Although this work confirmed that the oc and not the -diastereoisomers of propoxyphene gave rise to analgesic activity, it was still necessary to determine which of the optical forms of the ■aC-diastereoisomer, i.e. βC-d(+) or ύL-l(-), was responsible for the analgesic activity. Accordingly, Pohland and Sullivan reported in the J. Am. Chem. Soc. , Volume 77, pp. 3400 (1955) their work on resolution of α.-dl-4-dimethylamino-l , 2-diphenyl-3-methyl-2-butanol by fractional crystallization of its d-camphorsulfonic acid salt. From the respective d-d and α-1 carbinol d-camphor- sulfonic salts the optically active hydrochloride salts were prepared. The ofc-d-hydrochloride was acylated using propionic anhydride and triethylamine, while the ot-1 hydrochloride was acylated using propionic anhydride and pyridine. It was therein found that only the C-d stereoisomer gave the analgesic response. However, final purification of the hydrochloride salt required additional HC1 and three recrystallizations and with yields of less than about 70%.
In 1963, Pohland, Peters and Sullivan reported in the J. Org. Chem. , Vol. 28, pp. 2483, an alternative synthetic route for Λ-d-propoxyphene hydrochloride. Working backwards from the desired optically active isomer of propoxyphene by its hydrolysis and dehydration to stilbene, followed by ozonization of the stilbene, the authors discovered good yield of (-)-^-dimethyl- amino-^rmethylpropiophenone. This optically active amino ketone was found to be surprisingly stable in salt form thus permitting its use as a starting material for a stereo selective synthesis of ύC-d-propoxyphene. Racemic ^-dimethylamino-tf-methylpropiophenone was resolved by crystallization of the dibenzoyl tartrate salts from acetone solution. The use of dibenzoyl-(-) -tartaric acid yielded the insoluble salt having (-)-^-dimethylamino-<-methylpropiophenone, while the use of the (+) tartaric acid yielded the salt having the (+) amino ketone isomer.
It is of interest that according to this reported synthesis, it was the (-) isomer of/6-dimethylamino— efc-methylpropiophenone, which when liberated from its (-) tartrate salt by Grignard reaction with benzylmagnesium chloride provided good yields of the (+) or (d) isomer ύfc-1,2-diphenyl-3-methylτ4-dimethylamino-2-butanol which of course is the carbinol precursor for oC-d-propoxyphene. The reported yields were 69%. The acylation was accomplished as had been previously reported, i.e., by means of propionic anhydride in either triethylamine or pyridine.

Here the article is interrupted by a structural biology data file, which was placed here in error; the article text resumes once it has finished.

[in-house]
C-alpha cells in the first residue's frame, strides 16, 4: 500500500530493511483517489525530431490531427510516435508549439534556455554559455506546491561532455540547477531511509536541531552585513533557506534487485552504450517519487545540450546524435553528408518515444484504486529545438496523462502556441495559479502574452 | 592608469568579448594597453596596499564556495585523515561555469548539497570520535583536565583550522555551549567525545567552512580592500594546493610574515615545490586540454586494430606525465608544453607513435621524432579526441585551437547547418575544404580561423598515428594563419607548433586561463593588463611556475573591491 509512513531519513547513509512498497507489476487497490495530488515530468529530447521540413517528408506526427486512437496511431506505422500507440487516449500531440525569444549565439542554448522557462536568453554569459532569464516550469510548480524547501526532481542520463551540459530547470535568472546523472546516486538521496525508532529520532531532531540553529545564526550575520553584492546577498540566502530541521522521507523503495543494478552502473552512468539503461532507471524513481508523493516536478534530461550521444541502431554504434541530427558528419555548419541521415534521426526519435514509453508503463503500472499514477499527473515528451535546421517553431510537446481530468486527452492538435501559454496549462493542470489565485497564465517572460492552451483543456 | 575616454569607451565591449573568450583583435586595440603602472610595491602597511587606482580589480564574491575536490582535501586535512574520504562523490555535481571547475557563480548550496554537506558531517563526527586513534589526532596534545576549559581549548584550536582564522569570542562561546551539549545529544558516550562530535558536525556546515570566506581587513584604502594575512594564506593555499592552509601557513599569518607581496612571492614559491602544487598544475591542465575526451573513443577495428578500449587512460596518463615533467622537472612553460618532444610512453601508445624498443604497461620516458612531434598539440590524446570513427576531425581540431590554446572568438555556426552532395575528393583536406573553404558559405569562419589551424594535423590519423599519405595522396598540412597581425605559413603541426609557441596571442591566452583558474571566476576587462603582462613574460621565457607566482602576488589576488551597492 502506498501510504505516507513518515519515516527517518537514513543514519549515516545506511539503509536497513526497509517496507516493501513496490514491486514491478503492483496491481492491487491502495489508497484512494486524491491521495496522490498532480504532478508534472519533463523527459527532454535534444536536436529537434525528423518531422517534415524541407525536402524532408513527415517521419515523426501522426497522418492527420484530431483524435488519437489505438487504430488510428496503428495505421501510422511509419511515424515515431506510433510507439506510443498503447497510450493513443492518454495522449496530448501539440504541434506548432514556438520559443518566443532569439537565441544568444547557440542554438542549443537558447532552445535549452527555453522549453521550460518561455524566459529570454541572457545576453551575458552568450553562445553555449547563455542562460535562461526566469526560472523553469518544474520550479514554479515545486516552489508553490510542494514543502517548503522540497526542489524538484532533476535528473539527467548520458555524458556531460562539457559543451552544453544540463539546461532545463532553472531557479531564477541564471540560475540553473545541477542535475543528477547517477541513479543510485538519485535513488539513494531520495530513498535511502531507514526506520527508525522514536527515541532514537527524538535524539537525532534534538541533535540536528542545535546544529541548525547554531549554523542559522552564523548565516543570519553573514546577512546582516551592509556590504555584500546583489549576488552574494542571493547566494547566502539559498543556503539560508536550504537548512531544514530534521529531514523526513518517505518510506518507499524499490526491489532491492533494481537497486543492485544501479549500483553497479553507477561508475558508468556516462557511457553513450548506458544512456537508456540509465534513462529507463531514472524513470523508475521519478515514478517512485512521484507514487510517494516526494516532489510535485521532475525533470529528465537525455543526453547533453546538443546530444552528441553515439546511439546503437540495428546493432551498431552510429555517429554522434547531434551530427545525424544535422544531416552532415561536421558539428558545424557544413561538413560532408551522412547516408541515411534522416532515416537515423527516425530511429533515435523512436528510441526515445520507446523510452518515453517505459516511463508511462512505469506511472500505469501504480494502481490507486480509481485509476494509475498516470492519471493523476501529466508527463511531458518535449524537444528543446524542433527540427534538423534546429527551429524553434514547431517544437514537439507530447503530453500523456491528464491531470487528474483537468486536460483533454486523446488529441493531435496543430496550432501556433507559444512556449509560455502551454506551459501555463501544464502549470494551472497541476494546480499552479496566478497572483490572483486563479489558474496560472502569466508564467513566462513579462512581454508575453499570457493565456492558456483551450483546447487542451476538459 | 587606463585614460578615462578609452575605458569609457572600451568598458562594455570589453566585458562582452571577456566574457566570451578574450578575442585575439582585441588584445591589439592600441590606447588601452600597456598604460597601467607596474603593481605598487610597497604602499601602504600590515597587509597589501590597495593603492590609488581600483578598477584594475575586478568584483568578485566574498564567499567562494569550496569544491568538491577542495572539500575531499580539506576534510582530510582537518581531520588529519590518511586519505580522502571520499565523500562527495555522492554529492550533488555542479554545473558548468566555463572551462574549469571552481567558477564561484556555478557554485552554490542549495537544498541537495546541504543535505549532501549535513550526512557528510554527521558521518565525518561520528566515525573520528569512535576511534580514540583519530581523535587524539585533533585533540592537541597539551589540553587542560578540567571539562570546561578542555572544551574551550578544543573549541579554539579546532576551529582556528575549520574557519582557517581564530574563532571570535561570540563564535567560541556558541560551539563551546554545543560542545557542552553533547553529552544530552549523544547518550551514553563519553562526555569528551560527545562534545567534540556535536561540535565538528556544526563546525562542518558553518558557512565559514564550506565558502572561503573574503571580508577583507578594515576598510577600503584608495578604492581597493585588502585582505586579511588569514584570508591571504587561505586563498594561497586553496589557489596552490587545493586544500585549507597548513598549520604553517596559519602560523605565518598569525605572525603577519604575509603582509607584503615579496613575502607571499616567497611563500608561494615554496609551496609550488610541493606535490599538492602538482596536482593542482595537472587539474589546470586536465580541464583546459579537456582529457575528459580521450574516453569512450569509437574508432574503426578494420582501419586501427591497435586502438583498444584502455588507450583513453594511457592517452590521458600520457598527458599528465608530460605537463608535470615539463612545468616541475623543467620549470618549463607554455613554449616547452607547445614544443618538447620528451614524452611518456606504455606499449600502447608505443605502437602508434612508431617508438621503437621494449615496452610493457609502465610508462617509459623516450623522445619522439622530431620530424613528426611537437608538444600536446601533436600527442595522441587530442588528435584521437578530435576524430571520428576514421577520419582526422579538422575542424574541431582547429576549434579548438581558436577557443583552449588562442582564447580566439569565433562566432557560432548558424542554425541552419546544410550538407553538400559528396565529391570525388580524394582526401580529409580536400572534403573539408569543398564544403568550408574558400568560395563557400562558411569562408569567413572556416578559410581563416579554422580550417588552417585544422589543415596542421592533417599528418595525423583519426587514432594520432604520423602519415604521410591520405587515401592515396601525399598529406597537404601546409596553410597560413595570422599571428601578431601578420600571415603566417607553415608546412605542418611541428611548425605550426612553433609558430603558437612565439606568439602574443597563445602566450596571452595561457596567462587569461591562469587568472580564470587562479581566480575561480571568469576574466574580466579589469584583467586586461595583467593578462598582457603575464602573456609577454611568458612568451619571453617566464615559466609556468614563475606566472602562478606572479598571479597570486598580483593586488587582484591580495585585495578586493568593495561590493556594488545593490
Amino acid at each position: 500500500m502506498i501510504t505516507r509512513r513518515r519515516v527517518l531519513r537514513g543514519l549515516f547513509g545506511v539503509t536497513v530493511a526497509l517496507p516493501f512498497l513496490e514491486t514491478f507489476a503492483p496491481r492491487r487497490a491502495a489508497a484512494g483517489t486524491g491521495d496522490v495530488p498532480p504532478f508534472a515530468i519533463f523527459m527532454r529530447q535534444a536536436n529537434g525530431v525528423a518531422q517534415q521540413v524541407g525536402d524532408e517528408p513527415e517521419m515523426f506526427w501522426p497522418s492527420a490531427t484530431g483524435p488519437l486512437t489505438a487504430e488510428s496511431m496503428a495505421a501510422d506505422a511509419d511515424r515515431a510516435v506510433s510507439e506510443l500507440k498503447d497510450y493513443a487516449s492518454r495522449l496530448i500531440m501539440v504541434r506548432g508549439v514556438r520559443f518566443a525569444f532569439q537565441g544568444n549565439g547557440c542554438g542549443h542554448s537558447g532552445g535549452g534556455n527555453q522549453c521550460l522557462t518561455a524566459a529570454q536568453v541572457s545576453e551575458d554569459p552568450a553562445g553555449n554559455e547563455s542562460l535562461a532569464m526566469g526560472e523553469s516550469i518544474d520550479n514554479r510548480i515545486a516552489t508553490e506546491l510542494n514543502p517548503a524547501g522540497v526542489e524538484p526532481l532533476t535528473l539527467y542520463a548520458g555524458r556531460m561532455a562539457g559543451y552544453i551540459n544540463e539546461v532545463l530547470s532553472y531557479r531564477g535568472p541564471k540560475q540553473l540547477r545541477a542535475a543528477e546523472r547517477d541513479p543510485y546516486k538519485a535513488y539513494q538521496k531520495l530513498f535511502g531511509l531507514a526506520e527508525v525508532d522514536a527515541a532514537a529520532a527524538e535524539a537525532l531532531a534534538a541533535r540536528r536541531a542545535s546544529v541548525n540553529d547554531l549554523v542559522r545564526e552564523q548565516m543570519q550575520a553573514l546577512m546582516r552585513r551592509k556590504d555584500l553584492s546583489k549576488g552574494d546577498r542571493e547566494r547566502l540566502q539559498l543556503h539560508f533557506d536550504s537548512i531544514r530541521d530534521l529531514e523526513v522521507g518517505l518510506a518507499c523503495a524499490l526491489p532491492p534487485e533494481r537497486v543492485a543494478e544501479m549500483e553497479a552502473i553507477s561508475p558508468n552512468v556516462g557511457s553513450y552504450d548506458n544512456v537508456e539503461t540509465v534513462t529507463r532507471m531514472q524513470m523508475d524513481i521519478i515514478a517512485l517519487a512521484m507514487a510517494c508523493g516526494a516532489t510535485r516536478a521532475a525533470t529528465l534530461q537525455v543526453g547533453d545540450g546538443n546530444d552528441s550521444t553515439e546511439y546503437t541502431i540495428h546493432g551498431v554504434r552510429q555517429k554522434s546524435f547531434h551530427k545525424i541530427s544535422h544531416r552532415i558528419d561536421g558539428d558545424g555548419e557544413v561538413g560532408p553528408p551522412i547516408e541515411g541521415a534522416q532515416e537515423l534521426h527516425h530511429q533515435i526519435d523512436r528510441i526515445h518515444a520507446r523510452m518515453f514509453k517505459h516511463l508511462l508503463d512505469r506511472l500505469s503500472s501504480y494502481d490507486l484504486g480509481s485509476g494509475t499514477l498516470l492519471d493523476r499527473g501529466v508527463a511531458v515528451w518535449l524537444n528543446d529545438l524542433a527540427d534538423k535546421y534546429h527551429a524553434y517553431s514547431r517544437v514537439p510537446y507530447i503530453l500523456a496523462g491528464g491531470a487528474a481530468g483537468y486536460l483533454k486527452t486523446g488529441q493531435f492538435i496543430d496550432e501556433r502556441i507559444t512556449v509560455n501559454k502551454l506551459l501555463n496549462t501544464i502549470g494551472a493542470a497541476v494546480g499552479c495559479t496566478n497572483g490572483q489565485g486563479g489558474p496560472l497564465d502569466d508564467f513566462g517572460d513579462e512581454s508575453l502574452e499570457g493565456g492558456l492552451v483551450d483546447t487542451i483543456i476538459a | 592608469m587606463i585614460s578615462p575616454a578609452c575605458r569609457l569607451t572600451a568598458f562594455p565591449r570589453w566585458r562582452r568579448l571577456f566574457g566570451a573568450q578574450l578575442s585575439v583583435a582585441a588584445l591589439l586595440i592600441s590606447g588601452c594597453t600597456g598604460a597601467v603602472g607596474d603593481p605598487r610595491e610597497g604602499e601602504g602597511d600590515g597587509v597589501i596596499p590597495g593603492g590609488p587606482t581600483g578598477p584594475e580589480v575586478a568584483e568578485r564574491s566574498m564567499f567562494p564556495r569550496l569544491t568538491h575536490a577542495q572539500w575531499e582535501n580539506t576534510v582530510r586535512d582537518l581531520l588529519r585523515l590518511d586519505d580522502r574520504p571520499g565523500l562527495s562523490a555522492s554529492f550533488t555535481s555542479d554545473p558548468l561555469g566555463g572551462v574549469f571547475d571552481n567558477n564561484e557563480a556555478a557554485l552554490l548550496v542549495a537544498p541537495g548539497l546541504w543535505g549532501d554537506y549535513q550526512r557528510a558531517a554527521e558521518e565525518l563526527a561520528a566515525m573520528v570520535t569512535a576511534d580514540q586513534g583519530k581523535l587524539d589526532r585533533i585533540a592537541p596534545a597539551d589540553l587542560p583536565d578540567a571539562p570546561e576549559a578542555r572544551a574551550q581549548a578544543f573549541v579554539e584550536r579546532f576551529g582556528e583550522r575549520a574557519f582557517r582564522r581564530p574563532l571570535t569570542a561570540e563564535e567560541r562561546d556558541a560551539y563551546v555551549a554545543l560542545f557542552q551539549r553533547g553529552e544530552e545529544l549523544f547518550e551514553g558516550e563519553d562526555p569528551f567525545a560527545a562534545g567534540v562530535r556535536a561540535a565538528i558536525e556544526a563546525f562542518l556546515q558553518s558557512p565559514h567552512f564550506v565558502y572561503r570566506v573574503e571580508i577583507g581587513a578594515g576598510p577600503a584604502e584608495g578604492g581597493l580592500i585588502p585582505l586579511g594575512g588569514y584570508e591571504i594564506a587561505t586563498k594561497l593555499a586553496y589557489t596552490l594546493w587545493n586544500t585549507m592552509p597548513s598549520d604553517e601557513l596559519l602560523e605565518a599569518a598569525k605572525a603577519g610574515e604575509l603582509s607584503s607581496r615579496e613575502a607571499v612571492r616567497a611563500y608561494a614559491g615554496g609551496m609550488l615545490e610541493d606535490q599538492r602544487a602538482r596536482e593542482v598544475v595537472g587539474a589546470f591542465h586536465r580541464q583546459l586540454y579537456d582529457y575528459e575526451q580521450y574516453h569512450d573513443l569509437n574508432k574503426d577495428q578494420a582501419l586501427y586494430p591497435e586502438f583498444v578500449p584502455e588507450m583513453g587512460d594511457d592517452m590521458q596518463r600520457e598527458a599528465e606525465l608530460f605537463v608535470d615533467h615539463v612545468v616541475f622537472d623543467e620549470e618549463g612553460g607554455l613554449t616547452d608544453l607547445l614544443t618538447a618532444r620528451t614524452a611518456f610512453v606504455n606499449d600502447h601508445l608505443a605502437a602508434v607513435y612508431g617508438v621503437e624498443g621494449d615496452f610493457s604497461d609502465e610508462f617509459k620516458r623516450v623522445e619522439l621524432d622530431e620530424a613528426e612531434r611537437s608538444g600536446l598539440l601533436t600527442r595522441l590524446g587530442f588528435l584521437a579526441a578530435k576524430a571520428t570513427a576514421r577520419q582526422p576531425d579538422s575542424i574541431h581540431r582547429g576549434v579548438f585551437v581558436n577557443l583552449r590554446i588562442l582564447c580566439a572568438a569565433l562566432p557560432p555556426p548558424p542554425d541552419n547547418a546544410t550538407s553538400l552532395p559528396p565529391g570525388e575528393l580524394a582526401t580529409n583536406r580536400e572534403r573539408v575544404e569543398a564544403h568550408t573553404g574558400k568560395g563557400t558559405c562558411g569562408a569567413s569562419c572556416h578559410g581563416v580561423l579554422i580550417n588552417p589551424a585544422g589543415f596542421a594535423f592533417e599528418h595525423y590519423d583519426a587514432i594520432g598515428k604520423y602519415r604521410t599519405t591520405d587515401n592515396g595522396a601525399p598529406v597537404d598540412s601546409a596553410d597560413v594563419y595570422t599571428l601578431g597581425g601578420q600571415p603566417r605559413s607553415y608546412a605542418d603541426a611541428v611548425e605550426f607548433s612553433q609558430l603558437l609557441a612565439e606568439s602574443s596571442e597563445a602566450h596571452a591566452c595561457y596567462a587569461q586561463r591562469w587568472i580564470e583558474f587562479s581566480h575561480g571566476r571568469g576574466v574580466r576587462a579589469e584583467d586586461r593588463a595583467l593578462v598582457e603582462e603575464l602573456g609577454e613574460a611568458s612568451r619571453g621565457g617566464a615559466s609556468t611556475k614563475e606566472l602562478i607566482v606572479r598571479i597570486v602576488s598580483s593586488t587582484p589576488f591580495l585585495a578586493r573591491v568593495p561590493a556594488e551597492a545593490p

In 1978, Hungarian Pat. No. 14,441 disclosed a synthesis of cfc-d-propoxyphene employing the above-described method except that (1) the (+) tartaric acid was employed in the resolution of the racemic ^-dimethylamino-ot-methylpropiophenone and (2) the acylation was accomplished by reacting triethylamine in chloroform, propionyl chloride and the carbinol rather than propionyl anhydride and the carbinol hydrochloride. Still the product was precipitated in ether and required an amine catalyst.
Most recently, U.S. Patent Number 4,661,625 disclosed a synthetic method involving acylation of the carbinol (d-oxyphene) with propionyl chloride and thionyl chloride in dichloromethane. The yield of d-propoxyphene hydrochloride was improved to at least 76%, but use of the toxic additive thionyl chloride was required to get to that level. In addition, methylene chloride or another chlorinated solvent was required. Chlorinated impurities resulted and caused difficulties in purification.
However, a method that provides even higher yields of d-propoxyphene and its salts and doesn’t require toxic and/or hazardous additives and solvents has long been highly desired. It is an object of the present invention to provide a means of producing d-propoxyphene in high yields without the need for amines or chlorinated solvents. It is a further object to provide methods of producing the hydrochloride and napsylate salts of d-propoxyphene in higher yields than previously obtainable.